At some point in the Music Academy of the West’s 58 previous seasons, there must have been a stronger selection of young artists in residence. There could have been a more accomplished faculty, and perhaps a more imaginative programming assortment. There might have been, but I sure can’t recall when.

The season that just ended last Sunday was truly a resounding success, with highlights far too numerous to mention, and moments that will resonate far into the new year, of which I will mention only the absolutely astounding rendition of Mahler’s Symphony No. 5 by the Academy Festival Orchestra led by Michael Stern.

So yes, I had a great time at the Music Academy of the West summer music festival this year. But I’m sure my pleasure pales in comparison to Evan Hughes’s experience.

The 22-year-old bass singer, whom we wrote about only two issues ago, saw his Music Academy life come full circle. Hughes was born and raised right here in Montecito on the academy’s Miraflores campus. Last summer, Hughes’s first as a young artist back at the academy after three years at USC, the vocalist earned an encouragement award in the Marilyn Horne Vocal Foundation Awards. This year, he walked away with the grand prize, which includes a foundation-sponsored New York City recital debut.

“I couldn’t be more honored,” Hughes said following Horne’s final 2006 masterclass a few days before the season concluded. “The academy is filled with strong singers and there are some amazingly gifted artists here, so having this distinction of winning is just out of this world.”

Despite Hughes’s humility, Horne reported that the decision wasn’t a difficult one. The bassist excelled on all three of his selections: Jacques Ibert’s “Chanson à Dulcinée” from his “Don Quixote” cycle, Schubert’s “Der Wanderer” and Ralph Vaughan Williams’s “Silent Noon,” from the “House of Life” cycle, which Hughes described as an “emotionally, spiritually uplifting work.”

“He was a unanimous choice among the judges, and that really tells the tale, doesn’t it?” Horne says. “Evan sang magnificently. You could understand every single word he sang in each language. And he was remarkably touching – the judges were sitting there in tears when he was finished.”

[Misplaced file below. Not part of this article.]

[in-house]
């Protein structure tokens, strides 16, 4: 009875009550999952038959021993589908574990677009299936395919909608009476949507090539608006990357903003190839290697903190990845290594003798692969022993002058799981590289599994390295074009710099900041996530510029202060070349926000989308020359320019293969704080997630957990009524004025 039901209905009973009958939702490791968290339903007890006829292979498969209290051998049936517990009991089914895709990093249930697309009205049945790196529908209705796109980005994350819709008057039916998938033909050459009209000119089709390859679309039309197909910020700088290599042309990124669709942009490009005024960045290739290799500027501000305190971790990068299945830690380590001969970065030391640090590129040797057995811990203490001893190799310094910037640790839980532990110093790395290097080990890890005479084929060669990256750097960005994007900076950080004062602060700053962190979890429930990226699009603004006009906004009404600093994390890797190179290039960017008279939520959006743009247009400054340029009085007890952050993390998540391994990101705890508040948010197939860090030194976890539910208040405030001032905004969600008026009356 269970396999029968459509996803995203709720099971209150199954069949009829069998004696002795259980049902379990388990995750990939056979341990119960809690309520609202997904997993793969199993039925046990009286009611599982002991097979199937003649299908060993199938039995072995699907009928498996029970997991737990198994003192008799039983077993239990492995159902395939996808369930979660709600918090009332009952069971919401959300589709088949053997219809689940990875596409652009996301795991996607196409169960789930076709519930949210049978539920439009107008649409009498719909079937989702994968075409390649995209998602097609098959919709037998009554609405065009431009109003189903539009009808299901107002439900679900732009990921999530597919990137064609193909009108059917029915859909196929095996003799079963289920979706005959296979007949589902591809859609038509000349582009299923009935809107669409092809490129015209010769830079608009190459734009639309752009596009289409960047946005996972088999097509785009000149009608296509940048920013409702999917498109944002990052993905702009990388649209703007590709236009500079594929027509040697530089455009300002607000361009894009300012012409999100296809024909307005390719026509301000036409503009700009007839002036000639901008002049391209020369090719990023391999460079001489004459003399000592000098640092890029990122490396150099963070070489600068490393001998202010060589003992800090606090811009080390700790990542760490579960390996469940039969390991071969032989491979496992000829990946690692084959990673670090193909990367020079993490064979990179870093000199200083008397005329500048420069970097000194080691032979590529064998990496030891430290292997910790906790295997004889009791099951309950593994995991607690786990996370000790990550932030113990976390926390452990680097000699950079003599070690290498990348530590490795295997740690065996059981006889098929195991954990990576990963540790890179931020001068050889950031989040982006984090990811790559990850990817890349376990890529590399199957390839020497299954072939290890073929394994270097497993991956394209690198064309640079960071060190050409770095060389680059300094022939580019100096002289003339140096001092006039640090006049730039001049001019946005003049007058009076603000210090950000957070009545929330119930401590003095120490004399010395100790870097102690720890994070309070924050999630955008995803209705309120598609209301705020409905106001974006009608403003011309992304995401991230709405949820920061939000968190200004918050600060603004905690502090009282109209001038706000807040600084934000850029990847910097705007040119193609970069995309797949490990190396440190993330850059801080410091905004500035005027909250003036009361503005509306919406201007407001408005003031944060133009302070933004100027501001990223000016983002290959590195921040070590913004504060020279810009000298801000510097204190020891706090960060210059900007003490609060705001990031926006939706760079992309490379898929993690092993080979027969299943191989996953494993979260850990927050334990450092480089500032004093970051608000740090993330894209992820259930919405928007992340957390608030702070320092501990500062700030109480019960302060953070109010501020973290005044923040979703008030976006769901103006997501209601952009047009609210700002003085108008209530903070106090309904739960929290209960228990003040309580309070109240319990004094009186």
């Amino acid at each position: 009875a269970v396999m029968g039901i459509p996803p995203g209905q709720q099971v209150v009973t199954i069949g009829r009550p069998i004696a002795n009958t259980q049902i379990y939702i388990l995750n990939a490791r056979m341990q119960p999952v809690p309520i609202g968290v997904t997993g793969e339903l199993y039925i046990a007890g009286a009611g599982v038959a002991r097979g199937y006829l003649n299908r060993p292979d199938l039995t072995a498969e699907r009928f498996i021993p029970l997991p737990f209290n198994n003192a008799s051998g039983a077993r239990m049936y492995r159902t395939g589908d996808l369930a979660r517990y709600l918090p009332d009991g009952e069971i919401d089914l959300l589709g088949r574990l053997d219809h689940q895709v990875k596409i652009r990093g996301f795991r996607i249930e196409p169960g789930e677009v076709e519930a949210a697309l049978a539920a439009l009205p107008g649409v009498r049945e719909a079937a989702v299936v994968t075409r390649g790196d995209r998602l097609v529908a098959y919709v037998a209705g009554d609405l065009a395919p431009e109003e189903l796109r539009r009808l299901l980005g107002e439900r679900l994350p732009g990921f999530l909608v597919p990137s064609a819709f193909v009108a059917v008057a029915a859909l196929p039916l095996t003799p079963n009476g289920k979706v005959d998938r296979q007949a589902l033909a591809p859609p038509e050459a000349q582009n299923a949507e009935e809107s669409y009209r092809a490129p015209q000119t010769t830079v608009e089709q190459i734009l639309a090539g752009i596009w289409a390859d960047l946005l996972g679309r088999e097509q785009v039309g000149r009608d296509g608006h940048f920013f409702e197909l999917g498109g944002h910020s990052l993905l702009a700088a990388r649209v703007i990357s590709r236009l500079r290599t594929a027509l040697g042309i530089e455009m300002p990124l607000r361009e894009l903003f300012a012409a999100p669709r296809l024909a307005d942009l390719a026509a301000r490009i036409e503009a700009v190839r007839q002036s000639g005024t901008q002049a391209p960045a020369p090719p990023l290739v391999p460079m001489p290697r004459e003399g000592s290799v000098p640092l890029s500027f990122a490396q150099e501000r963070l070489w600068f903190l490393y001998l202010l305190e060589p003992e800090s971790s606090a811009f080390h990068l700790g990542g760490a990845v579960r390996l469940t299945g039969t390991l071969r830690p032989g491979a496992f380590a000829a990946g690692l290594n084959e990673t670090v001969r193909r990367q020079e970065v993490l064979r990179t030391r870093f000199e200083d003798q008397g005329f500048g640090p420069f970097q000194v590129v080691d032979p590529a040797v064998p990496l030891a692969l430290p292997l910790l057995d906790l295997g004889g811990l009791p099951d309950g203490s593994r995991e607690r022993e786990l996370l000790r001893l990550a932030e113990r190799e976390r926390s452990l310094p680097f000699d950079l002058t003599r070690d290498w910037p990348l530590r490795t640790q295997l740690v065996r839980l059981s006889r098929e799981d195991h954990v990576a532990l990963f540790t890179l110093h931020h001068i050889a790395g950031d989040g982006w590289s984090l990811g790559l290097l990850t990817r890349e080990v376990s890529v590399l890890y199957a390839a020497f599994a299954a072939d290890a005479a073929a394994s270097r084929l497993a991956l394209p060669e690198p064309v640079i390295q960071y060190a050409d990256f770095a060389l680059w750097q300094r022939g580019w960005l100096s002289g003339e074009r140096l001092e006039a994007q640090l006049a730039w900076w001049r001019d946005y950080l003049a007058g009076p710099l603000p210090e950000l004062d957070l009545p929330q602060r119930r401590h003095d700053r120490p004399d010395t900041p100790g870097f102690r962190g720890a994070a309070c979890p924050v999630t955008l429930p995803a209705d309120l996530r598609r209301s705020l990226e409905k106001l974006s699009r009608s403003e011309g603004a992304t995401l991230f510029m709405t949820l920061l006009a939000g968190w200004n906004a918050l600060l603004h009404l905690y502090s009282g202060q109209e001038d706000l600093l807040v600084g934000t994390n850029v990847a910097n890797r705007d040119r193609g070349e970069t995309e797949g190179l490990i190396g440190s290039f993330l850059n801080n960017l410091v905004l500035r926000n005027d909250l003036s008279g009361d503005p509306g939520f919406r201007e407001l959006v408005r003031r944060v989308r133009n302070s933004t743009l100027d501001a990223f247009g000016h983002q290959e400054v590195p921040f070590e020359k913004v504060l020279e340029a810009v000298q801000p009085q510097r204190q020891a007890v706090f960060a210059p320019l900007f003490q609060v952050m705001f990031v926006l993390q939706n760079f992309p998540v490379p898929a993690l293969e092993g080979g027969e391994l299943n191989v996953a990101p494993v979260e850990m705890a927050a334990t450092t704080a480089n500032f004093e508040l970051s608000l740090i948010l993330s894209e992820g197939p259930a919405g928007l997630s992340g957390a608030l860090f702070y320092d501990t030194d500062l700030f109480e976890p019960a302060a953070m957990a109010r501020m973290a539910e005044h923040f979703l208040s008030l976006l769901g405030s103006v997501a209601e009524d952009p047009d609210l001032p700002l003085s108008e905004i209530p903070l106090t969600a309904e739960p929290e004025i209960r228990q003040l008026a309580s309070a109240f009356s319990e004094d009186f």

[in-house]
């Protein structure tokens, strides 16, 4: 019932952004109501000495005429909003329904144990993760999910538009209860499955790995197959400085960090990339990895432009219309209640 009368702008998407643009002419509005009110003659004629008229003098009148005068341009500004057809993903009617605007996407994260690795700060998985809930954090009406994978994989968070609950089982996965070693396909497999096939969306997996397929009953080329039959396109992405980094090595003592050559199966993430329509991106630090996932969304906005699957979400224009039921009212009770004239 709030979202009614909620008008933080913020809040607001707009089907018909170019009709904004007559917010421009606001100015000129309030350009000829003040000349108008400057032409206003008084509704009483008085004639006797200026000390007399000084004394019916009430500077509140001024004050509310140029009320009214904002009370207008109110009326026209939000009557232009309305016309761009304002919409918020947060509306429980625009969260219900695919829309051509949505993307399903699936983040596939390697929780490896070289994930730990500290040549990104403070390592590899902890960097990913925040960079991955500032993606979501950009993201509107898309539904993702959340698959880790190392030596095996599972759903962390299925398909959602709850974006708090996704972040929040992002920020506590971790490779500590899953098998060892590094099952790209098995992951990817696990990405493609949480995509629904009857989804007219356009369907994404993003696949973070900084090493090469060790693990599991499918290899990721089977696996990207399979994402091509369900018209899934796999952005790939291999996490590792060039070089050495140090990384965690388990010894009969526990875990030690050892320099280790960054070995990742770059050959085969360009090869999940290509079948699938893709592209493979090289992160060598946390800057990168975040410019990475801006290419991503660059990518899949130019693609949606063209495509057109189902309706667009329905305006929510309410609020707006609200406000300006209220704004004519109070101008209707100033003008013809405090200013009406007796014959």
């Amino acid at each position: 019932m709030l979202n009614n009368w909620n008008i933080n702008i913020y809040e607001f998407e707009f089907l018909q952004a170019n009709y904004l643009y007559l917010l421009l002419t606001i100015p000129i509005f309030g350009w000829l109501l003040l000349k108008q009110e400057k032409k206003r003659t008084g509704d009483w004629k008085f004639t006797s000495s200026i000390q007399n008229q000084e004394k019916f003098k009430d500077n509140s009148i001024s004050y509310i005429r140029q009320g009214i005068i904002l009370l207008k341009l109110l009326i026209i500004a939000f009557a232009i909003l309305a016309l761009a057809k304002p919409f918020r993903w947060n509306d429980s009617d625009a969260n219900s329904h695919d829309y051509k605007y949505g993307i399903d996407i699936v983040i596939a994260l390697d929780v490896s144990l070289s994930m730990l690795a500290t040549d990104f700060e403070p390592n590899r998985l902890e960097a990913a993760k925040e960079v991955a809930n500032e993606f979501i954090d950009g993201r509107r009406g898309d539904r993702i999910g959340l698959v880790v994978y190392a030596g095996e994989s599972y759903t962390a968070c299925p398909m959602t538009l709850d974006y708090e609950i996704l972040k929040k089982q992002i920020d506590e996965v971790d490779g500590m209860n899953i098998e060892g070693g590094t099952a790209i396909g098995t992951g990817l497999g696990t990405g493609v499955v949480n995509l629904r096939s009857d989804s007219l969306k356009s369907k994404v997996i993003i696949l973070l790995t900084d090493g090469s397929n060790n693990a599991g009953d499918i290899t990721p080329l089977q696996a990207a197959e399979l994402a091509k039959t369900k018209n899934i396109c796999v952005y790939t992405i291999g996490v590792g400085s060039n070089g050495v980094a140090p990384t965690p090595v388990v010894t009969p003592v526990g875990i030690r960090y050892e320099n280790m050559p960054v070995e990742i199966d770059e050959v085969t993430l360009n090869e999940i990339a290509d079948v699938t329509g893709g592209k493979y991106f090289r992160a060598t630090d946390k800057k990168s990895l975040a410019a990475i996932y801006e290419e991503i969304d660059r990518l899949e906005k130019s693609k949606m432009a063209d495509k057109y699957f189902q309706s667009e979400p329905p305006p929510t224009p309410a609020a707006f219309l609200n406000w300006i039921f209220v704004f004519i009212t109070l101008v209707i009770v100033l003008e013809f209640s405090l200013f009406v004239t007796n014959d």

As the summer comes to a close, Hughes will find his way to Philadelphia for graduate school at Curtis – his first extended time away from Southern California – where he will perform in four operas during the academic year. “It’s a big transition to be away from home,” he says. “But I’ll be immersed in the work. And now, with my New York debut, I’m excited that it feels like I’m moving to the East Coast with a real purpose. I couldn’t have asked for a better farewell to this period in my life.”

My Fiesta Finale

It might seem weird to transition from the Music Academy at the West to Fiesta but this year Old Spanish Days seemed a little more appealing than years past, with more substance and less riffraff. (Santa Barbara Police confirmed that observation with their report that arrests were far lower in 2006.)

Like so many of us aging types, the years where Fiesta was a great excuse to drink in the daytime for five days straight have passed by. These days, it seems instead like the first week of August is a good time to get out of town, maybe down to Ventura for the fair or up to Solvang, where I actually did go one night, for the final performance of PCPA’s thought-provoking production of “Anna in the Tropics.”

But more mature folks can still enjoy Fiesta if you steer mostly clear of the downtown stampede. Indeed, El Presidente reception at Fess Parker’s hotel the Sunday before the main week was a great kick-off to Old Spanish Days, what with a tasty buffet dinner, preview performances from many of the dancers – including the utterly enchanting Asia McLaughlin, this year’s Senior Spirit. A few hours at one of the three Noches de Rondo at the Courthouse was, as always, good, clean family fun, too.

I spent a fine night at the PRCA Rodeo watching some real cowboys – including the Valley’s own Willy Chamberlain, former Third District Supervisor, who as it happens failed to corral the designated cattle in the allotted 90 seconds in the Team Penning competition. Probably to his surprise, Chamberlain then watched as the only youth entry, comprised of riders 16 and under, became the only trio of the night to get the job done to the wild applause of the crowd. It’s one of the toughest events because the crew needs to separate the designated animals from the herd and then steer them into a pen in less than a minute and a half.

This year, even the Friday parade had a bit more oomph and substance. It may seem like just an endless parade of horses and riders you don’t see any other time of the year, but there’s far greater variety if you actually pay attention, what with the ample dancing ensembles, the multiple mariachi bands and the cascading confetti from bursting cascarones. The day seemed so colorful and so musical. (Or was that just the strong margarita I consumed courtesy of the quasi-private party held at Bryant & Sons Jewelers each year?)

And yeah, I did make it downtown to hear Spencer the Gardener perform at the CD release show for what may and should eventually become the de rigueur rock soundtrack to Old Spanish Days, entitled simply “Fiesta.” So what the heck. You can stay behind closed doors in early August. As for me – it’s Viva La Fiesta!